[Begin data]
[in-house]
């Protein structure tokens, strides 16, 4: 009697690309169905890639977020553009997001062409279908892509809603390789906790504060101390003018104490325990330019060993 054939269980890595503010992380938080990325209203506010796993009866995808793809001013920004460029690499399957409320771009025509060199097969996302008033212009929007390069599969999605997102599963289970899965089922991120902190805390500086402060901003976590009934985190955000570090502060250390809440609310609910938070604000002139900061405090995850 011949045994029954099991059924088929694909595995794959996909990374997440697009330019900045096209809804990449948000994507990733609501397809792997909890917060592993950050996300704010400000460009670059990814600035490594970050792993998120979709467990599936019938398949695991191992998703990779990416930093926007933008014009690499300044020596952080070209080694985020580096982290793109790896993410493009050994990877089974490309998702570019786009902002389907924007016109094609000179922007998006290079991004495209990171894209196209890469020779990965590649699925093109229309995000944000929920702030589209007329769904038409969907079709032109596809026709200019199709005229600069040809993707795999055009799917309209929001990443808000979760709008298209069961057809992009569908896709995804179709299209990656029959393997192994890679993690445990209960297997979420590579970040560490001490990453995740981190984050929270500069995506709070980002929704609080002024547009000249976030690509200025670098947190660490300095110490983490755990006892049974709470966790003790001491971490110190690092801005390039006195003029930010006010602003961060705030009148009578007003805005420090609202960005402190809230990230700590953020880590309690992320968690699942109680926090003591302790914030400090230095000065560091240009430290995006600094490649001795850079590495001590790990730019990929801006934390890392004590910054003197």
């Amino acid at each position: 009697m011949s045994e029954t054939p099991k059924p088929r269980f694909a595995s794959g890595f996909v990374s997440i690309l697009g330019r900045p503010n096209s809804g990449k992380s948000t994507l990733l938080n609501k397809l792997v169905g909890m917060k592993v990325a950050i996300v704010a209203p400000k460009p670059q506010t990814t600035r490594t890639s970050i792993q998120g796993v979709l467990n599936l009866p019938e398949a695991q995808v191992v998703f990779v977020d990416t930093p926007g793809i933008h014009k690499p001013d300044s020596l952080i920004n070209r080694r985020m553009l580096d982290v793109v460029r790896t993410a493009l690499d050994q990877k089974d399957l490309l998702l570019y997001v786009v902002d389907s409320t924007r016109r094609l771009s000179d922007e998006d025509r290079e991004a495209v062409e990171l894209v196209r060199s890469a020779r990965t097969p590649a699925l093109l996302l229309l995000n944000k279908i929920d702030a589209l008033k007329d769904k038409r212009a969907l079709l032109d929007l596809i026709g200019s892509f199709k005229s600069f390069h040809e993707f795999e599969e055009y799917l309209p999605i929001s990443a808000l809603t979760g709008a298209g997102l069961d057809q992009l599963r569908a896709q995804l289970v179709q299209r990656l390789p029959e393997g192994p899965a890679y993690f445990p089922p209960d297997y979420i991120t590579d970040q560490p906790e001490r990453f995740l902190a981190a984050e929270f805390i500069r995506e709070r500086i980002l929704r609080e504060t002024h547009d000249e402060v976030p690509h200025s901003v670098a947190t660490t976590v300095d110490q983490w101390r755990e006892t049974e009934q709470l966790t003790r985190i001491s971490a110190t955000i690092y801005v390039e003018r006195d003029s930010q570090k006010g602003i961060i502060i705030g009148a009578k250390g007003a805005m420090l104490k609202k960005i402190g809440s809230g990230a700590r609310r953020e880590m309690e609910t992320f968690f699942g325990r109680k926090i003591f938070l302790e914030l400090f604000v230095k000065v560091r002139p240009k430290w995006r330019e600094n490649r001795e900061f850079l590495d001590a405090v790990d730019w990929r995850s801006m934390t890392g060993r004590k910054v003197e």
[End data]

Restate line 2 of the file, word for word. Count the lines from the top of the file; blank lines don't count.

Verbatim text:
């Protein structure tokens, strides 16, 4: 009697690309169905890639977020553009997001062409279908892509809603390789906790504060101390003018104490325990330019060993 054939269980890595503010992380938080990325209203506010796993009866995808793809001013920004460029690499399957409320771009025509060199097969996302008033212009929007390069599969999605997102599963289970899965089922991120902190805390500086402060901003976590009934985190955000570090502060250390809440609310609910938070604000002139900061405090995850 011949045994029954099991059924088929694909595995794959996909990374997440697009330019900045096209809804990449948000994507990733609501397809792997909890917060592993950050996300704010400000460009670059990814600035490594970050792993998120979709467990599936019938398949695991191992998703990779990416930093926007933008014009690499300044020596952080070209080694985020580096982290793109790896993410493009050994990877089974490309998702570019786009902002389907924007016109094609000179922007998006290079991004495209990171894209196209890469020779990965590649699925093109229309995000944000929920702030589209007329769904038409969907079709032109596809026709200019199709005229600069040809993707795999055009799917309209929001990443808000979760709008298209069961057809992009569908896709995804179709299209990656029959393997192994890679993690445990209960297997979420590579970040560490001490990453995740981190984050929270500069995506709070980002929704609080002024547009000249976030690509200025670098947190660490300095110490983490755990006892049974709470966790003790001491971490110190690092801005390039006195003029930010006010602003961060705030009148009578007003805005420090609202960005402190809230990230700590953020880590309690992320968690699942109680926090003591302790914030400090230095000065560091240009430290995006600094490649001795850079590495001590790990730019990929801006934390890392004590910054003197």